pendleton scrap wool rug

Here's a new small rug I made from Pendleton wool selvadges.  It's super thick.  The strips varied in width, and it created a bumpy fabric.  I have it for sale here on my Etsy page.

hanging orchid box

I made this orchid box for our bathroom window, based on a project I saw in the really cool book Cultivating Life.  The wood I found on a Columbia River beach.  I drilled holes in each end and then assembled the "log cabin" by running wire through the holes. I glued 4 slats across the bottom with JB Weld (best adhesive ever!), hot glue or super glue would work too I'm sure.  Moss was picked up off the ground in a nearby forest. Twine and wire came from the hardware store.  

This planting supposedly resembles an orchid's natural environment, as a parasite up in the treetops.  The roots need lots of air circulation to not rot, and I think pots can encourage that.  Planted this way, the roots will grow outwards, eventually feeding off of the box itself.  This window is in our shower.  The extra humidity I'm sure will be good for them too. 

I like hanging house plants in windows.  It frees up counterspace, and the plants get more light- especially important for the sunless winters here in the NW.  I love this DIY post on Design Sponge about a window hanger made from leather. 



kim chee

I made kim chee!  I've been curious about home fermented foods.  I used the recipe in The Whole Foods Encyclopedia. (great book!)  You mix napa cabbage, garlic, ginger, chilies, sesame seeds, and salt and let it ferment for several days at room temperature.  This was great, next time I'll add more chilies though.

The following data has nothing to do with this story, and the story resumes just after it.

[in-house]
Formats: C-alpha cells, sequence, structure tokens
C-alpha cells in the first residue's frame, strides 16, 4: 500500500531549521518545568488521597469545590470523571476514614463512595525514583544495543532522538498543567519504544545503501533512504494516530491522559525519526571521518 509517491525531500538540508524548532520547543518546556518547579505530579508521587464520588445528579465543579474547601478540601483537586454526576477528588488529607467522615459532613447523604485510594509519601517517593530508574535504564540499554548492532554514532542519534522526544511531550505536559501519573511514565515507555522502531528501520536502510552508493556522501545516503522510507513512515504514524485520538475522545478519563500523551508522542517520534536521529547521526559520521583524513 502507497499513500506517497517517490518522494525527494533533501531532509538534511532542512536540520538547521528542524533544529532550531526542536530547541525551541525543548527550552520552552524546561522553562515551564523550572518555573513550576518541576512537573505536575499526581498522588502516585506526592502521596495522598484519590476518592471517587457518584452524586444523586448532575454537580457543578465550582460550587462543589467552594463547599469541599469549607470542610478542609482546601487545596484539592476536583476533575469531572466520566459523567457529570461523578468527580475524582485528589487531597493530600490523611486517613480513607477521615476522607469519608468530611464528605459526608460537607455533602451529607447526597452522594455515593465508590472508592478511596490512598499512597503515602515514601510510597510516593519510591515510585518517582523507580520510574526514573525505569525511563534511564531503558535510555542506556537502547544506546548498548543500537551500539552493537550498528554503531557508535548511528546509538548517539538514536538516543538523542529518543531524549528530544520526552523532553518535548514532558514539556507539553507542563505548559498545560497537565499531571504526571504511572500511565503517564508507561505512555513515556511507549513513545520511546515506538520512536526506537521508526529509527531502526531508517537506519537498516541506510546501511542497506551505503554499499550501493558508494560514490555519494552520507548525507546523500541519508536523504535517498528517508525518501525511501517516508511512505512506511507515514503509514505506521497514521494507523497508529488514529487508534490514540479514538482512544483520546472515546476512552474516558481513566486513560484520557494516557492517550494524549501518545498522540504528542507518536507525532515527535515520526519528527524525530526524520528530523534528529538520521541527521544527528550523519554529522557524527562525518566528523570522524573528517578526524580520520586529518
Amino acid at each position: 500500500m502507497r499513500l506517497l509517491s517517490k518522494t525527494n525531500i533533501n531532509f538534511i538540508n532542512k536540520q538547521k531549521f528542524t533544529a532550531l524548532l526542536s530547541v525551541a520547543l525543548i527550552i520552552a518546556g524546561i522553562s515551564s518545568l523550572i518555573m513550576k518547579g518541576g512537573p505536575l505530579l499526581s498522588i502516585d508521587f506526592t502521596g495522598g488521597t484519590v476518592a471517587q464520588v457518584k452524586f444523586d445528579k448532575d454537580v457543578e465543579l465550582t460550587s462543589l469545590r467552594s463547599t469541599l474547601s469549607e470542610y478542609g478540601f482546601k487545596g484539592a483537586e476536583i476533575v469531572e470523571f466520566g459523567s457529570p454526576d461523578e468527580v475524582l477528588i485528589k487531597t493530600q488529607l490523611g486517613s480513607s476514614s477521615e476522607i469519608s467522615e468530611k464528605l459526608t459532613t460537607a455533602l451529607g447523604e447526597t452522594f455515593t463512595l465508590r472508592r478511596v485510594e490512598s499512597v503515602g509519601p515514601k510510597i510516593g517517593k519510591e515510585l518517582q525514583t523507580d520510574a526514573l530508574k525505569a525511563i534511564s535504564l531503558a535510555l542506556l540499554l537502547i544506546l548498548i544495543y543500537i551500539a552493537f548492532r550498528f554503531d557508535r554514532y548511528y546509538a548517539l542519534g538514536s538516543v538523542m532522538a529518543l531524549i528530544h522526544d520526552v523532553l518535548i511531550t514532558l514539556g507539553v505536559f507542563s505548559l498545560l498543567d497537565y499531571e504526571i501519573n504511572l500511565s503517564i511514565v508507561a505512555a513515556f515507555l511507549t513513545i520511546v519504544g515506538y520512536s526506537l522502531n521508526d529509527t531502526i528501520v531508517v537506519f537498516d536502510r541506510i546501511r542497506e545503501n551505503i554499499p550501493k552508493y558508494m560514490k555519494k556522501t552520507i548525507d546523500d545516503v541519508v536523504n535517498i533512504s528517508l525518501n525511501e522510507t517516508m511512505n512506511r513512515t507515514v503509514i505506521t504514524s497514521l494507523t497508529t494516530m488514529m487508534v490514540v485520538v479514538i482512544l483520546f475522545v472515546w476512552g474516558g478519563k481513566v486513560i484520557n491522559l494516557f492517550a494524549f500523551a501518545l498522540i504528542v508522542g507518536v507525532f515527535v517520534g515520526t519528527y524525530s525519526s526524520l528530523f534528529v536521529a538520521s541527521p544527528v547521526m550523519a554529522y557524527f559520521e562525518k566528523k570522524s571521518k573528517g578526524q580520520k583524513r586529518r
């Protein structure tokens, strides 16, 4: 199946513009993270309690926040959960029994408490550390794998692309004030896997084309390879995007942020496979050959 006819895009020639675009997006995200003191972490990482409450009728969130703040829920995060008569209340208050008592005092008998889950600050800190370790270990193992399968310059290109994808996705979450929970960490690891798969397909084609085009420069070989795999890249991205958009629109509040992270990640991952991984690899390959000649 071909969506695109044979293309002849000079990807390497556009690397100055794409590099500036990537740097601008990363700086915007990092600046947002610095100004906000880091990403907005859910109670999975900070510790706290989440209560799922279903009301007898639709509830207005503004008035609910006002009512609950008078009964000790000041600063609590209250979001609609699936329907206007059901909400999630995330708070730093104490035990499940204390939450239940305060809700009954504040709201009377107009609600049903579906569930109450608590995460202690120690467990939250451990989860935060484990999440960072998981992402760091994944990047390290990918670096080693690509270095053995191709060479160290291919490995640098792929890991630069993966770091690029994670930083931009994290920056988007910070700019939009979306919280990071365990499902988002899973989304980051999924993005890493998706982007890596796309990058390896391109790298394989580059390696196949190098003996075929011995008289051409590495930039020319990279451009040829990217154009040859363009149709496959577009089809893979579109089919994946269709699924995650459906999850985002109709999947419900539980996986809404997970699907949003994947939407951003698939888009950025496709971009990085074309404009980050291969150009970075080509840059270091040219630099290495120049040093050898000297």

fruit preserves and garden vegetables

I made four batches of preserves this summer- red plum, blueberry, strawberry, and wild blackberry.   I used the recipe in the Tartine Bread cookbook, which has a 75% sugar to fruit ratio (by weight).  I doubled the recipe (ended up using 2 kilos of fruit per batch) which fills all 12 of the half pint jars that come in a pack.  I used Pomona's Universal Pectin.  All of these came out great.  The plum was surprisingly delicious.  The blackberry is fun because they're free and everwhere at places like Kelley Point and Sauvie Island beaches, and you can feel like you're doing nature a favor by harvesting an invasive plant.

I like to use as little sugar as possible so the flavor of the fruit comes through.  I like the reicipies in Jam On, which have a 50% sugar to fruit ratio and several that use only honey.   Does anyone know how little sugar can you safely use?  For these batches I used cheap white sugar.  I would like to use something more high quality next time.  Does anyone have any suggestions for a natural sugar?

Some things I grew this summer: 

spring greens- mizunte, red russian kale, swiss chard
lots of zuchinni
old german tomato
butternut squash

orca beans are the coolest ever.   I experiemented with planting some of these that came from the grocery bulk section.